It wasn’t good.
When at one point his eyes had fluttered open and he’d said: ‘Let me rest, Bela. I’m beat,’ Max suspected that the irony was not lost on any of them. Elara had really done a job on him.
Thick purple welts ran wild over his body, and this was apparent because Andrew’s clothes were ripped where presumably the beatings had broken through. Also dotted around his skin were comparatively little red bruises, Max assumed for the times when fists and feet had been reverted to. It was admiration that Max was struck with though: for Andrew to have done what he had done, in his state, must have taken a tremendous effort of will, worthy of the best.
As for the flayer, which of course it was, its cautious gaze was alternating between them and downstairs, seemingly engaged in some internal battle of loyalty.
Minutes passed, then the guard’s head bobbed into the landing, his eyes fixed on the flayer that towered above him, his face screaming how he did not want to be here.
‘Say, is... is everything all right? I heard - sounds...’
The flayer stared, the guard cowered. Whatever dog part of it Andrew had found was presently buried behind a nightmarish mammoth skull.
‘Can’t... let him... go,’ Andrew wheezed as his eyes reopened, but Kabela was already on the case.
‘Hey!’ she said, stalking across the landing, ‘Hey, the thing’s gone crazy, beaten down half the wall, and what the fuck were you doing putting it up here anyway, you crazy fucks -’
‘It was - what? You’re not supposed to be up here - hey - let me go - let me go - don’t bring me near that thing!’
‘Too late,’ said Kabela, shoving the guard towards Andrew’s room. ‘In there. And one more word, I’ll do to you what you did to him.’ She pointed at Andrew. ‘You got me? Good.’ Then she spat at his feet. ‘Animals.’
Kabela skimmed across the landing. ‘It’s OK, Andrew, it’s OK. I’m not going to let this happen again. And - besides, I think you’ve got a new friend.’
‘They’d... they’d come up and beat him, see... kept him vicious... then they’d - they’d come into my room -’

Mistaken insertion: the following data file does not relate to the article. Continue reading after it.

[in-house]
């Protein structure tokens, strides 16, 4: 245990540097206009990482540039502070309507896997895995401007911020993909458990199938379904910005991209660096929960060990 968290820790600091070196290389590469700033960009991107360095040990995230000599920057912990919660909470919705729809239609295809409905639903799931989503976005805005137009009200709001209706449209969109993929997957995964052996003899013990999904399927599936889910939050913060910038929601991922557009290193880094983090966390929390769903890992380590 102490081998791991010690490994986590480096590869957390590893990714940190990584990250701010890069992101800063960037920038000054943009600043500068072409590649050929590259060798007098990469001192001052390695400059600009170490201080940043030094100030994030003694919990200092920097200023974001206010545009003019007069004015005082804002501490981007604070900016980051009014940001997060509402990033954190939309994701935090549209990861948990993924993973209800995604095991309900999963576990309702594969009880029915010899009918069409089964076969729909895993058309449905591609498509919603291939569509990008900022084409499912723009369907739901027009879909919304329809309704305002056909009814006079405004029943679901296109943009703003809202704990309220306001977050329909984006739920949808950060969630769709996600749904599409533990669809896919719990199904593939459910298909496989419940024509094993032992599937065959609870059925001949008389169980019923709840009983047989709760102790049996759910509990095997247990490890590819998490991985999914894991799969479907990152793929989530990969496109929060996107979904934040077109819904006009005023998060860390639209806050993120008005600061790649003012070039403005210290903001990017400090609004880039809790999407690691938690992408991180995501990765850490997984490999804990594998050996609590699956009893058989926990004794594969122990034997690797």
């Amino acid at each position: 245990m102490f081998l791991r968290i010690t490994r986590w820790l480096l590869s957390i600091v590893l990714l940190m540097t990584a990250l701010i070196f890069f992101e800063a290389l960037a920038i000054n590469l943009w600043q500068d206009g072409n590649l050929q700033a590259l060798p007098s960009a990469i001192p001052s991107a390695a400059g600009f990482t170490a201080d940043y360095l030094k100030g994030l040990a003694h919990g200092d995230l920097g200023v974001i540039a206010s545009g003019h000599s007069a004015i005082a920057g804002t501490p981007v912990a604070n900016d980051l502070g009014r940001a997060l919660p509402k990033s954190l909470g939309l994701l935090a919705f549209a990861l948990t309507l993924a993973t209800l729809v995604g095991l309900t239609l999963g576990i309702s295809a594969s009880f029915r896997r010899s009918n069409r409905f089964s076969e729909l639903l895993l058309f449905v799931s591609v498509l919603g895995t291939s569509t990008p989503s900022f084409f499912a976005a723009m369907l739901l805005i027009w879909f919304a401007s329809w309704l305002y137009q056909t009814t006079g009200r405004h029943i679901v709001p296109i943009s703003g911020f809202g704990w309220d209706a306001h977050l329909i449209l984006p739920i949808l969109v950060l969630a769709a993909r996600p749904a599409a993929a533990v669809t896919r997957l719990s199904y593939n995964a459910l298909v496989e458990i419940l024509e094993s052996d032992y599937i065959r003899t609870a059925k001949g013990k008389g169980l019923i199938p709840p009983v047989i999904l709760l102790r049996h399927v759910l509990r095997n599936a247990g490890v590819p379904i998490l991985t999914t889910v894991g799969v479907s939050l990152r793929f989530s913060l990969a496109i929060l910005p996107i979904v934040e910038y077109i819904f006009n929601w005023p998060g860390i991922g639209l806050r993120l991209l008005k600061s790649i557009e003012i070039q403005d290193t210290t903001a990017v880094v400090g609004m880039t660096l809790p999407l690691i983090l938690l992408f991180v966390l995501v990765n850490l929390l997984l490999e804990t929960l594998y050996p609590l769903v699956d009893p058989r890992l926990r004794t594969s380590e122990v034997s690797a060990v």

Kabela stroked his hair. ‘It’s OK, Andrew. Not any more.’
‘His name.’ And now Andrew turned to Max. ‘You asked him his name. Well, I think - it’s David.’
There were clinks and jangles as the flayer moved towards them, and several creaks as everyone else bar Andrew moved away. The creature came to rest beside the man, then ducked its huge head and pointed inwards. ‘Darvid,’ it said in a deep, punch-drunk slur. ‘Darvid.’
‘It speaks?’ said Kabela.
A grin twisted itself through Andrew’s features. ‘He, Bela. It’s a he.’ While Kabela covered her mouth as if she’d just realised a private joke, Andrew’s grin twisted some more to become a grimace. ‘I don’t think he was always like this.’
Keeping one eye firmly on David, Max said, ‘We don’t have much time. Very soon, they’ll discover we’ve escaped.’
‘That sounds about right,’ said Kabela. ‘I don’t know when they come to change guards, but mine did not look happy when I left him.’ She looked at their faces. ‘I asked him to take me out on a night walk. I seemed to lose him on the way.’ She looked at their faces. ‘Girls can kick too, you know.’
Max digested this information then said, ‘Forty-five minutes, if we’re lucky. Somehow, Andrew, we need to get you out of here. Can you stand?’
For a second Andrew just stared, then he let out a snorting laugh that quickly turned into a pained cough. ‘You’re going to - rescue me. After everything that’s... you’re still going to...’ Further coughing. ‘That’s - that’s pure bloody poetry.’
Max did not consider himself a poet, and thus made no comment. Andrew continued, snatching bits of words through an increasingly violent cough.
‘It was - you in Brac, wasn’t it. I remember the - burning building, crawling for a way out, and then... then I was - I woke up - stone against my back, the gate right in front of me... but I never knew how I got from one to the...’ With a shudder and a push, Andrew sat himself up, mirroring his position all that time ago. This seemed to deal the cough a decisive blow, since it receded, allowing Andrew to wipe pink spittle from his jaw. ‘You son of a bitch, Max, it was you. And here you are, ready to save me again. What did I do to deserve this? That’s what I want to know, you miserable old bastard. What did I do?’
Plenty of pleasing responses were suddenly available to Max, but he got as far as, ‘I -’ before the words were knocked from his lungs by some kind of miniature truck attempting some kind of miniature land-speed record. ‘I knew it wasn’t true,’ Max thought he heard. ‘All them things he said. I knew it wasn’t true.’
As he stared down at Billy, he became aware that his eyes were in need of a vigourous scrub, but his arms were out of his control and they laced and locked around the boy, and Max knew that in that moment even David the flayer could not have been prised them apart. Thoughts murmured through his head as if channel flickers on a transistor television: I could have died when Andrew Mark fired the gun... I could have died when the flayer attacked me... I could have died when you left me... I could have died when you left me... but the channels were old and the plug was pulled and the thoughts dimmed and faded until all that was left was the child that he cradled in his arms and the tears that rolled down his face like chinks of tumbled silver.